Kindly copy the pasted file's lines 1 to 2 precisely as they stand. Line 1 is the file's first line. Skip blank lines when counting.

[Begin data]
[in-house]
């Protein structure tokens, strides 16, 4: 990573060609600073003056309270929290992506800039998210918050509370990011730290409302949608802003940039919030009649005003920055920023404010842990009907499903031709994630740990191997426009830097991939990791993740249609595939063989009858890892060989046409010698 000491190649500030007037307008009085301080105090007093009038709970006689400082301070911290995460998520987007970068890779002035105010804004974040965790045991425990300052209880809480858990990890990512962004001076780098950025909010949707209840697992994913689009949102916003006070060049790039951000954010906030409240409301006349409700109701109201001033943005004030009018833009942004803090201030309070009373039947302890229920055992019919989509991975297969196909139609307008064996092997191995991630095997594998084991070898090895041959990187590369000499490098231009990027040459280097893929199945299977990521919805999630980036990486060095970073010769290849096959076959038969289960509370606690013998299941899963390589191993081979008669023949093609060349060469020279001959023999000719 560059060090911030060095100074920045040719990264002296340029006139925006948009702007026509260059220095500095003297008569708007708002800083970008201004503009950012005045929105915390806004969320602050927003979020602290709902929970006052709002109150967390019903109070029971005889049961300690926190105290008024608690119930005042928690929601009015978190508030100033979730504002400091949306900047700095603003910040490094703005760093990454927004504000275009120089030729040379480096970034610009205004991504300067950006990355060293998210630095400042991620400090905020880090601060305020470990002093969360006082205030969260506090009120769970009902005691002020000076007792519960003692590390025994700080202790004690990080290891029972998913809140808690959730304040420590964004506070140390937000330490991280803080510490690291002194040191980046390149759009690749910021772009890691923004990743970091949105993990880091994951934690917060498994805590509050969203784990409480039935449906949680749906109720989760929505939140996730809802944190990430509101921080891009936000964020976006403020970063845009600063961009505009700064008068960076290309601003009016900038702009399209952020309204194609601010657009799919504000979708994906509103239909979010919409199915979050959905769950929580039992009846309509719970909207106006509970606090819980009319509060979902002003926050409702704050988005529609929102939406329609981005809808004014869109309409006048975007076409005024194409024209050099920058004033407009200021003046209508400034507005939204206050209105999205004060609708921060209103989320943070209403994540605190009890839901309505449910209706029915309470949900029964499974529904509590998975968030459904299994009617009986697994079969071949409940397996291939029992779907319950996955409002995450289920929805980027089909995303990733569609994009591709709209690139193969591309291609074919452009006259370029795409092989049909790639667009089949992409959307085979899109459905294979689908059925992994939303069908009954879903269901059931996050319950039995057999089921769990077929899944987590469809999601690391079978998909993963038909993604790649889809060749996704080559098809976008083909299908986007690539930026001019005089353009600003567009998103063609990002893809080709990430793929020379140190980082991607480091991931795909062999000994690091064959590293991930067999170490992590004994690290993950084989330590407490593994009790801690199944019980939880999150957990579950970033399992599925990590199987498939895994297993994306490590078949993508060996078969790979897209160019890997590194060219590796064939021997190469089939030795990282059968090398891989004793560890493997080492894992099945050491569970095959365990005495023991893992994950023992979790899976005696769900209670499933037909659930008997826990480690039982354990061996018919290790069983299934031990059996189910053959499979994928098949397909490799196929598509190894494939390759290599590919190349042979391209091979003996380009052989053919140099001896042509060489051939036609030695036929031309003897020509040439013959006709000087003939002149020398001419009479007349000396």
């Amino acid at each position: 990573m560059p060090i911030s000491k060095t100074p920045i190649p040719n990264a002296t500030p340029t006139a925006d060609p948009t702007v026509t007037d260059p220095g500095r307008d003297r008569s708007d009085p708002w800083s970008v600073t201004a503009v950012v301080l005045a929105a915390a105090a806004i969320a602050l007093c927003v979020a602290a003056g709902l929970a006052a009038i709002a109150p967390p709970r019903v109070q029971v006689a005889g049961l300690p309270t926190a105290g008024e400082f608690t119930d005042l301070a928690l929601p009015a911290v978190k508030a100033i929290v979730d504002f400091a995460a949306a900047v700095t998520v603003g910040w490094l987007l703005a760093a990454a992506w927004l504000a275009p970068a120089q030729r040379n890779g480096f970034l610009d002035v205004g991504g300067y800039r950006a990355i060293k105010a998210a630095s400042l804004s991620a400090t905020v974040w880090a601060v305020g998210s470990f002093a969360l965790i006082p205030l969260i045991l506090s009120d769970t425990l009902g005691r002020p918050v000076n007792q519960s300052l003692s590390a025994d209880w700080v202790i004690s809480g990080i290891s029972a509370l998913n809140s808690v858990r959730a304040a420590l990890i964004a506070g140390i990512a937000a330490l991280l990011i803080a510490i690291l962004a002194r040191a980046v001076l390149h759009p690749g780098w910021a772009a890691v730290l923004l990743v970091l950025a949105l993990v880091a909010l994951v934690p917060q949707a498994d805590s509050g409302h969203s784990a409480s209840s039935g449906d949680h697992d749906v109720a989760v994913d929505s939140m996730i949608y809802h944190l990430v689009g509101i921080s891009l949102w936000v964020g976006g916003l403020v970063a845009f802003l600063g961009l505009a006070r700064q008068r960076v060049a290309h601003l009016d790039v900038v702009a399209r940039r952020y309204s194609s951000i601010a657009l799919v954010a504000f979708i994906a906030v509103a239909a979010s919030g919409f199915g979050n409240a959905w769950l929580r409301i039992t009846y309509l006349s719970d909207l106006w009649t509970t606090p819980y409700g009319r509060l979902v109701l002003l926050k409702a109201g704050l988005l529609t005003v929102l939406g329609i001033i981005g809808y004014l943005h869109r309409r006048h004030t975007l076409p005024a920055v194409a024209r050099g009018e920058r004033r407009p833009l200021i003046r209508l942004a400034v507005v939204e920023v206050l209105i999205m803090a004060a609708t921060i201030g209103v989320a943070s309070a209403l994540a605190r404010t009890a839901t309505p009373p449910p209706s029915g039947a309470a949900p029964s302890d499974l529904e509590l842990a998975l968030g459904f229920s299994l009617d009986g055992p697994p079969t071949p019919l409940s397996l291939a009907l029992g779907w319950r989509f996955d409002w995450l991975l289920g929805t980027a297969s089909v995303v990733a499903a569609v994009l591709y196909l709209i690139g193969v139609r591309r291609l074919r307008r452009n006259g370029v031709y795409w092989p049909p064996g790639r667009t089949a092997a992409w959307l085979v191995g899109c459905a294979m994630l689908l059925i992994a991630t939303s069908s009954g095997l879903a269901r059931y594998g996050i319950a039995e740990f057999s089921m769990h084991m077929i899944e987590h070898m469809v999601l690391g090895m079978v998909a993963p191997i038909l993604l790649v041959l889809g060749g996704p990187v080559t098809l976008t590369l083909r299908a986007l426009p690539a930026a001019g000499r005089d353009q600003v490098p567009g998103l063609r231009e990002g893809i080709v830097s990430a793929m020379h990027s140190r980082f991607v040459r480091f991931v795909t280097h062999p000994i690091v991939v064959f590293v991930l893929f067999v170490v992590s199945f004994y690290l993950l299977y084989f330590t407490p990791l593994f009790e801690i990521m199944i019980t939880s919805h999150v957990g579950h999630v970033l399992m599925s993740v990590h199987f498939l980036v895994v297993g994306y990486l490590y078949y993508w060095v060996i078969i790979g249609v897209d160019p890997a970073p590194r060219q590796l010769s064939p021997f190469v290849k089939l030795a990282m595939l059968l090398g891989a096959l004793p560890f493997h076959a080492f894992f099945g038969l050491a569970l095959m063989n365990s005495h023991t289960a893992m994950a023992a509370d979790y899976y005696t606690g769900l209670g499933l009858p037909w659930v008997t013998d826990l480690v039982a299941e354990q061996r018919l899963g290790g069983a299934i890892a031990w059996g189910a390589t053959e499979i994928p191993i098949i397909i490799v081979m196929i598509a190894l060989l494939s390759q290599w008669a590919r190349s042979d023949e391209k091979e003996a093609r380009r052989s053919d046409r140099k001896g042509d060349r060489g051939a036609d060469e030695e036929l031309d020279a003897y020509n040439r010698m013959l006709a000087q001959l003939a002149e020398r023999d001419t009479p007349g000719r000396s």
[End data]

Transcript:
[in-house]
């Protein structure tokens, strides 16, 4: 990573060609600073003056309270929290992506800039998210918050509370990011730290409302949608802003940039919030009649005003920055920023404010842990009907499903031709994630740990191997426009830097991939990791993740249609595939063989009858890892060989046409010698 000491190649500030007037307008009085301080105090007093009038709970006689400082301070911290995460998520987007970068890779002035105010804004974040965790045991425990300052209880809480858990990890990512962004001076780098950025909010949707209840697992994913689009949102916003006070060049790039951000954010906030409240409301006349409700109701109201001033943005004030009018833009942004803090201030309070009373039947302890229920055992019919989509991975297969196909139609307008064996092997191995991630095997594998084991070898090895041959990187590369000499490098231009990027040459280097893929199945299977990521919805999630980036990486060095970073010769290849096959076959038969289960509370606690013998299941899963390589191993081979008669023949093609060349060469020279001959023999000719 560059060090911030060095100074920045040719990264002296340029006139925006948009702007026509260059220095500095003297008569708007708002800083970008201004503009950012005045929105915390806004969320602050927003979020602290709902929970006052709002109150967390019903109070029971005889049961300690926190105290008024608690119930005042928690929601009015978190508030100033979730504002400091949306900047700095603003910040490094703005760093990454927004504000275009120089030729040379480096970034610009205004991504300067950006990355060293998210630095400042991620400090905020880090601060305020470990002093969360006082205030969260506090009120769970009902005691002020000076007792519960003692590390025994700080202790004690990080290891029972998913809140808690959730304040420590964004506070140390937000330490991280803080510490690291002194040191980046390149759009690749910021772009890691923004990743970091949105993990880091994951934690917060498994805590509050969203784990409480039935449906949680749906109720989760929505939140996730809802944190990430509101921080891009936000964020976006403020970063845009600063961009505009700064008068960076290309601003009016900038702009399209952020309204194609601010657009799919504000979708994906509103239909979010919409199915979050959905769950929580039992009846309509719970909207106006509970606090819980009319509060979902002003926050409702704050988005529609929102939406329609981005809808004014869109309409006048975007076409005024194409024209050099920058004033407009200021003046209508400034507005939204206050209105999205004060609708921060209103989320943070209403994540605190009890839901309505449910209706029915309470949900029964499974529904509590998975968030459904299994009617009986697994079969071949409940397996291939029992779907319950996955409002995450289920929805980027089909995303990733569609994009591709709209690139193969591309291609074919452009006259370029795409092989049909790639667009089949992409959307085979899109459905294979689908059925992994939303069908009954879903269901059931996050319950039995057999089921769990077929899944987590469809999601690391079978998909993963038909993604790649889809060749996704080559098809976008083909299908986007690539930026001019005089353009600003567009998103063609990002893809080709990430793929020379140190980082991607480091991931795909062999000994690091064959590293991930067999170490992590004994690290993950084989330590407490593994009790801690199944019980939880999150957990579950970033399992599925990590199987498939895994297993994306490590078949993508060996078969790979897209160019890997590194060219590796064939021997190469089939030795990282059968090398891989004793560890493997080492894992099945050491569970095959365990005495023991893992994950023992979790899976005696769900209670499933037909659930008997826990480690039982354990061996018919290790069983299934031990059996189910053959499979994928098949397909490799196929598509190894494939390759290599590919190349042979391209091979003996380009052989053919140099001896042509060489051939036609030695036929031309003897020509040439013959006709000087003939002149020398001419009479007349000396």